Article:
I woke up extra early to ensure that I would have time to correctly pin my headscarf, as I had yet to do it without the guidance of someone who actually wears a hijab on a daily basis.  Thankfully, I managed to get everything pinned and relatively stable on-time (and I am proud to say it stayed in place all day long) and was out the door by 9:30 to catch my morning train.  Here are my observations:

  • The el: At the Loyola stop, I didn't feel like an outsider at all.  This stop is generally diverse, plus it was so early in the morning no one was paying attention to much.  On the train, I felt I got a few quizzical glances, but I attributed those to the general curiosity of commuters.
  • WLUW Lunchtime News: This was my first surprise of the day.  I help produce a breaking news broadcast three times per week for my college radio station with a crew of eight people--needless to say, we have gotten pretty close through the stress of putting together a broadcast in two hours. However, when I walked into the newsroom, no one asked why I was wearing a headscarf, which I thought was strange, since I have never mentioned before that I was Muslim nor had I ever worn or even discussed wearing a headscarf. About halfway through the day, a friend who knew this day was going on asked me about how things were going thus far.  But that was it.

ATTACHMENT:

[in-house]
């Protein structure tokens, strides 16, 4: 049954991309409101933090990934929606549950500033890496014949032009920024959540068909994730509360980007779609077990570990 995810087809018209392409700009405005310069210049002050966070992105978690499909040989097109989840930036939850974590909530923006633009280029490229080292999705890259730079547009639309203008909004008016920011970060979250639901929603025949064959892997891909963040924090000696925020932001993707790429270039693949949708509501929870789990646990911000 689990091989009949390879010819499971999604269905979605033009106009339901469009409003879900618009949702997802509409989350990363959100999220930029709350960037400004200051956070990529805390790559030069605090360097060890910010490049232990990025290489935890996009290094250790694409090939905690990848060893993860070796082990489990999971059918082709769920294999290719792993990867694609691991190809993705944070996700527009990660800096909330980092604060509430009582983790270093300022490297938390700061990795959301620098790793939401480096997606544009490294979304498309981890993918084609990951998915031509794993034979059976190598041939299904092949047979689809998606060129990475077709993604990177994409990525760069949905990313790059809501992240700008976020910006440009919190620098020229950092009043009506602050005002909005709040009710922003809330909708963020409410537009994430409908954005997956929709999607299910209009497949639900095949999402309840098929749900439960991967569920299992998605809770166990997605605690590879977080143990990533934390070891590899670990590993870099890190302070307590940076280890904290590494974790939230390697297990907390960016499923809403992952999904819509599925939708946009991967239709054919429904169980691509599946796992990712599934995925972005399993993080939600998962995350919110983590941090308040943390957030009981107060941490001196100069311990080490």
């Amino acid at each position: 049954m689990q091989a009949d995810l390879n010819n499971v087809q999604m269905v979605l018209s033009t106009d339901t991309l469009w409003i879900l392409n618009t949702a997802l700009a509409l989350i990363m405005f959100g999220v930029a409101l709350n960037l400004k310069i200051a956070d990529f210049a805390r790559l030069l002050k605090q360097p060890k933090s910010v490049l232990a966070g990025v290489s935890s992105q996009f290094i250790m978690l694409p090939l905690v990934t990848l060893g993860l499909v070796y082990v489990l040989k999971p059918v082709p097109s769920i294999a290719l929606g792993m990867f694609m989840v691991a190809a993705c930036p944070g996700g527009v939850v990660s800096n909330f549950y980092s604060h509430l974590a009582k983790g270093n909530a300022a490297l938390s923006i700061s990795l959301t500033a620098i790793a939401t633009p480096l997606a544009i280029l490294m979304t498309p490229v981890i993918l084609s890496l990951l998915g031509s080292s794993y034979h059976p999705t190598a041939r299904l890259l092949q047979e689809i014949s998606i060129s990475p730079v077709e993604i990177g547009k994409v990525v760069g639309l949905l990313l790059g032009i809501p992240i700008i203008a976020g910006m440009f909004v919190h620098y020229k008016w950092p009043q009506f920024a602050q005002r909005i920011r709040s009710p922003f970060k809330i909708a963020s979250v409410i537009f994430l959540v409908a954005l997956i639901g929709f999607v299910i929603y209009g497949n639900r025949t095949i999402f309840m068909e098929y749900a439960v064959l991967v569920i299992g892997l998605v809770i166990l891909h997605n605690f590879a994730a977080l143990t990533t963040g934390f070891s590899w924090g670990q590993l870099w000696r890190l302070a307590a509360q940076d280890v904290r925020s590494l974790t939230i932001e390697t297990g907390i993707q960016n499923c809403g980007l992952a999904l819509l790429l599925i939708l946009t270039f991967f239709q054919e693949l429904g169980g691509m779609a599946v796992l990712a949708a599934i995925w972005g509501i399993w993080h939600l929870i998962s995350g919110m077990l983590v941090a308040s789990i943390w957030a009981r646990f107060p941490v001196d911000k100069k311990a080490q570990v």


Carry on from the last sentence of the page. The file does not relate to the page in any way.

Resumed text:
• Work: I had emailed my co-workers ahead of time to let them know that I was wearing a hijab for a day, simply out of professional courtesy, so it was nice to have someone ask how the day was going.  I even received several compliments throughout my work day, people commenting on the beautiful color of the scarf and that I could pull off the headscarf "look". A fellow intern who I talk to occasionally even stopped by and asked if I had converted, which led to a discussion on how the hijab is perceived in different cultures.  This isn't a conversation I ordinarily would have had in my office, and it was really interesting to hear how it was perceived in a professional setting (very well).  I realized that these conversations were not as difficult as they may seem, and once a simple question was asked a connection could be made.